civic coupe
83.7
2650

corolla
92.0
2745

civic hybrid
90.9
2875

Trainer

John, thanks for supplying the data. I had no idea the weights were that close. I think the Civic would probably be a much safer car in the real world than the Fit, because the Civic's design includes larger crush zones in the front and rear before you get to the passenger compartment. Honda has likely done an excellent job of engineering safety into the Fit with high strength steel, etc. Still I would go for the Civic Hybrid, with its superior mpg and extra 360 pounds over the Fit, if you're naming the "best fuel efficient car." Safety has to be part of the equation, and smaller cars and their occupants always come out worse when they collide with larger vehicles. You can only do so much to counter the laws of physics.

J

Civic has larger crush zones in the front?
The windshield's area is bigger than the hood.

Trainer

Yes, the crush zone on the front of the Civic is larger than the Fit, and much larger than the Smart. The Civic is a larger car, a safer car and a better pick for "best fuel efficient car."

Trainer

The Prius is still the best pick for "best fuel efficient car." Today on a 160 mile highway drive, our Prius averaged 56.3 mpg, probably achieved because air conditioning was not needed.

Guys,
these picks only involved cars that debuted during this past auto show season from Nov 2007 to March of 2008. The prius and civic hybrids have been out much longer.

Peter U. Jonas

Is the entire peanut gallery retarded, or just the people in this thread? This is from the auto show. Maybe if you guys pay as much attention to what you're reading as you do your own brilliance you won't waste everyone's time.

Trainer

My original point stands - there are safer cars that get better mileage that appeared at the same auto show as the Fit. So the car has been facelifted - it is still inferior in terms of safety and economy to the Civic Hybrid and Prius. It's still as small as before and will come out on the losing end of a collision with more than half the vehicles on U.S. roads. I understand that auto writers make their living promoting new designs - I think people need to think about safety too.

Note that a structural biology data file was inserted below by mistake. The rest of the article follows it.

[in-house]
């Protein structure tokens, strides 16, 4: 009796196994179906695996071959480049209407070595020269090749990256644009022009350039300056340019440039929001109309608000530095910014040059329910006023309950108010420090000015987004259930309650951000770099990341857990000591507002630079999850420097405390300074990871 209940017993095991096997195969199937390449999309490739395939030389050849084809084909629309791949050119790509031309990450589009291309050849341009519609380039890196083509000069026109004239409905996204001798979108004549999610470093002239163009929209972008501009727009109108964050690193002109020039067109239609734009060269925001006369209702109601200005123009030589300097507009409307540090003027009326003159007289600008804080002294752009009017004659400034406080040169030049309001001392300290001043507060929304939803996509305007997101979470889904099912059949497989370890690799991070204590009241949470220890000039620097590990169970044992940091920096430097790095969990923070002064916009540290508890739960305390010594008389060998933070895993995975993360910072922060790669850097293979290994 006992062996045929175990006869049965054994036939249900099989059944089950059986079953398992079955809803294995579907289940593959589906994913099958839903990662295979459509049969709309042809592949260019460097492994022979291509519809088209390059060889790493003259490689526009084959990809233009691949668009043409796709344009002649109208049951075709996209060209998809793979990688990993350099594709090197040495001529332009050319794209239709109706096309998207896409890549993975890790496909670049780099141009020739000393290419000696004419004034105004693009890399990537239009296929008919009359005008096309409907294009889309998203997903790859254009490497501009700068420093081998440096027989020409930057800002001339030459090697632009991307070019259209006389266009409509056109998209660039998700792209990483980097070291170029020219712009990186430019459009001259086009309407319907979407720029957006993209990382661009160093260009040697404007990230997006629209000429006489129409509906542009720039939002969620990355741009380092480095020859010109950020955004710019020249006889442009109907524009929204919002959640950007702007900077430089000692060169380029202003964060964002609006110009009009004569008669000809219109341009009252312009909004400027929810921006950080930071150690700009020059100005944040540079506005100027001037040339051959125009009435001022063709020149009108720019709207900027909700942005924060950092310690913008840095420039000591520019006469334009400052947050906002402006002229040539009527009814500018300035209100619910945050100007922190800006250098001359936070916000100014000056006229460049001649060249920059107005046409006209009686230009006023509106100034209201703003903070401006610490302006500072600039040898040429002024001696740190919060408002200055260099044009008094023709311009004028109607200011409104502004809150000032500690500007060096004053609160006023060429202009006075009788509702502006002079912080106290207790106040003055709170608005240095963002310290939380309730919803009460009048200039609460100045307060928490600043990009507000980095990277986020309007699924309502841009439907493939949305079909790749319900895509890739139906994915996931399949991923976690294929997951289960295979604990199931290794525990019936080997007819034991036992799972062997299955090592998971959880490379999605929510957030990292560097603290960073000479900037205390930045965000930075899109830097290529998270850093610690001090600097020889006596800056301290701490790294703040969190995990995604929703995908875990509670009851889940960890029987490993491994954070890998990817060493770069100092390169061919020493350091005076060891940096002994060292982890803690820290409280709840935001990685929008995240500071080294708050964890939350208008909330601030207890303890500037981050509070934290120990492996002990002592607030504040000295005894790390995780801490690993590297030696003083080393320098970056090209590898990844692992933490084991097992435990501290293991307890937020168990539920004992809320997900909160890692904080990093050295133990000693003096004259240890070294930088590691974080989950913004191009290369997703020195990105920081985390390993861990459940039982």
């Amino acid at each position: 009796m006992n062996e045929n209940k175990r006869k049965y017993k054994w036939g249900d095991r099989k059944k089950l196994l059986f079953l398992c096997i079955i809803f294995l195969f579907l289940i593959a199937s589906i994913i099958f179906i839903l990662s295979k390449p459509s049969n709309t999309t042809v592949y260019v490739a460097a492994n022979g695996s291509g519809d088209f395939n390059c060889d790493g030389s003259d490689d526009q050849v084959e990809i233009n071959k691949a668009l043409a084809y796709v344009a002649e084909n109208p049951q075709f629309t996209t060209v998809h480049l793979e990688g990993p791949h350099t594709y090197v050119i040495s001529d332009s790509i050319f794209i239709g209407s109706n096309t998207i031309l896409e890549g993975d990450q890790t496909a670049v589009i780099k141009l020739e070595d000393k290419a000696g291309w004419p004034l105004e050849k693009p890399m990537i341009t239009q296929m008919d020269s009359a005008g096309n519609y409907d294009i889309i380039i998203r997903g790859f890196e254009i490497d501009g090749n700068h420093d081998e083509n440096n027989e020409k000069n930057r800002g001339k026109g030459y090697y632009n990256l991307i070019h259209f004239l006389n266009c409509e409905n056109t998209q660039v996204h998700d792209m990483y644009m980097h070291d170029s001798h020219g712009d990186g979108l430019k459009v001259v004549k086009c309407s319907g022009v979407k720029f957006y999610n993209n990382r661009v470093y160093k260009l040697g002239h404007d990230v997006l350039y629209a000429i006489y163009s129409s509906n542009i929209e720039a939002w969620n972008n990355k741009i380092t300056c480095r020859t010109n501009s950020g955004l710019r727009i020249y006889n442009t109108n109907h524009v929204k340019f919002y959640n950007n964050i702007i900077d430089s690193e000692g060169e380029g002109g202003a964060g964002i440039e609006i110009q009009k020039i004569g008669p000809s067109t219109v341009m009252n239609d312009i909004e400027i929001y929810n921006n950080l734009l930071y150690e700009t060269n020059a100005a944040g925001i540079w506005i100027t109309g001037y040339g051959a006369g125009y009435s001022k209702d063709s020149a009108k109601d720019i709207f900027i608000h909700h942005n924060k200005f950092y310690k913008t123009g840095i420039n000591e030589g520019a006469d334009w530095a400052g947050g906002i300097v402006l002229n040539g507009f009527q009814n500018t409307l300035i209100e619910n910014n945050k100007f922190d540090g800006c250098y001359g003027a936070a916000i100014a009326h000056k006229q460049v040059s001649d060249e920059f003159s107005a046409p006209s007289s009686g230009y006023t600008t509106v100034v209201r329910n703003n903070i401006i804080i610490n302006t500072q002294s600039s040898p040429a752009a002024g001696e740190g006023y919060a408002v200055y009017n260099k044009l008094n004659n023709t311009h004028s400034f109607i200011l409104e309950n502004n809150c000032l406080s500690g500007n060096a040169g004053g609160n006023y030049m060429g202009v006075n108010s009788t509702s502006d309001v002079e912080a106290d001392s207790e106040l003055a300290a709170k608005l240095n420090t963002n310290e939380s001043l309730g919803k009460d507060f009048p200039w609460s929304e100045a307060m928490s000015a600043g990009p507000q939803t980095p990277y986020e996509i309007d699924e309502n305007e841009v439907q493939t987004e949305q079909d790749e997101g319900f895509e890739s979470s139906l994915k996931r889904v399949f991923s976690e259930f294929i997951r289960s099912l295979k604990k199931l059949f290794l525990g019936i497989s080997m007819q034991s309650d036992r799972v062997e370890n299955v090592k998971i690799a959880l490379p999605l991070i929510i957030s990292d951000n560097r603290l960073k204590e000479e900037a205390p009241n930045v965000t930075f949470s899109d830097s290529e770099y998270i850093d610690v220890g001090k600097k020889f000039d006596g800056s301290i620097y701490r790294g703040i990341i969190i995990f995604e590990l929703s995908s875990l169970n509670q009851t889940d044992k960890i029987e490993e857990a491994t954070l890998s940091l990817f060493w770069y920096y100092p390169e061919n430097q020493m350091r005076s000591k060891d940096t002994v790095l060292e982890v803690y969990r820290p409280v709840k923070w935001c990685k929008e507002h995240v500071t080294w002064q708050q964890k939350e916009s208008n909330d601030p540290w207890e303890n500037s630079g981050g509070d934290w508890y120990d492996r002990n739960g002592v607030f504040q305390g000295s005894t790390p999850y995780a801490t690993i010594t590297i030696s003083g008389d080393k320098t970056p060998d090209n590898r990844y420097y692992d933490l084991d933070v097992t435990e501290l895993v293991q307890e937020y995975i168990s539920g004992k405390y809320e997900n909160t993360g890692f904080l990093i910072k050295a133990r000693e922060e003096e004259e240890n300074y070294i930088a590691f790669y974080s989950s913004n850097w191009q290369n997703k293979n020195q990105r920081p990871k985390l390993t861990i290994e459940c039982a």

sczech

What is the point of the above post? If you call everyone retarded then why do you post here? And if you can understand that someone is merely adding to the point, just because it doesn't fit exactly into the topic of the article, doesn't mean they are retarded. I think it reflects more on the one who made that post. You appear to be the one who is affixed on your brilliance or else you wouldn't need to put down others.

I do have a question for Trainer though, what are all these other cars that are so safer and get better fuel economy? If it is just the Prius and the Civic, what makes those vehicles safer? The size of the vehicle is not the only thing that matters nor is it the main thing in this day of so many active and passive safety devices.

Trainer

Sczech, you raise a good question. It's an assumption on my part that the larger Civic is a safer vehicle than the Fit - and I admit there are other factors than just size to consider. In the real world, no two accidents are the same. But the Fit is nearly two feet shorter than the Civic, while it has a larger interior space by about 7.5%, according to John's posting above. That would suggest less car at the front and rear, outside of the passenger compartment, to absorb collision forces. The Civic Hybrid also outweighs the Fit by about 360 pounds, and many people argue that weight does play a part in safety. Both the Civic and the Prius are in larger size classes, with the Prius weighing in at nearly 3,000 pounds and being considered a mid-size car. Assuming all three cars have state of the art airbags, high strength steel and the rest of the latest safety gear, I believe that now people should buy the largest car that still gets the best mileage. I've driven many small cars in my time, including rusty econoboxes that offered little protection. But that was years ago, before SUVs were so prominent on our roads. When you notice a Fit being followed by an Expedition, as I did one day recently, the size disparity is very notable. That concern is the source of all my comments -that calling a vehicle the "best fuel efficient car" might not be just a matter of what's newest or most attractive. Thanks for your comments.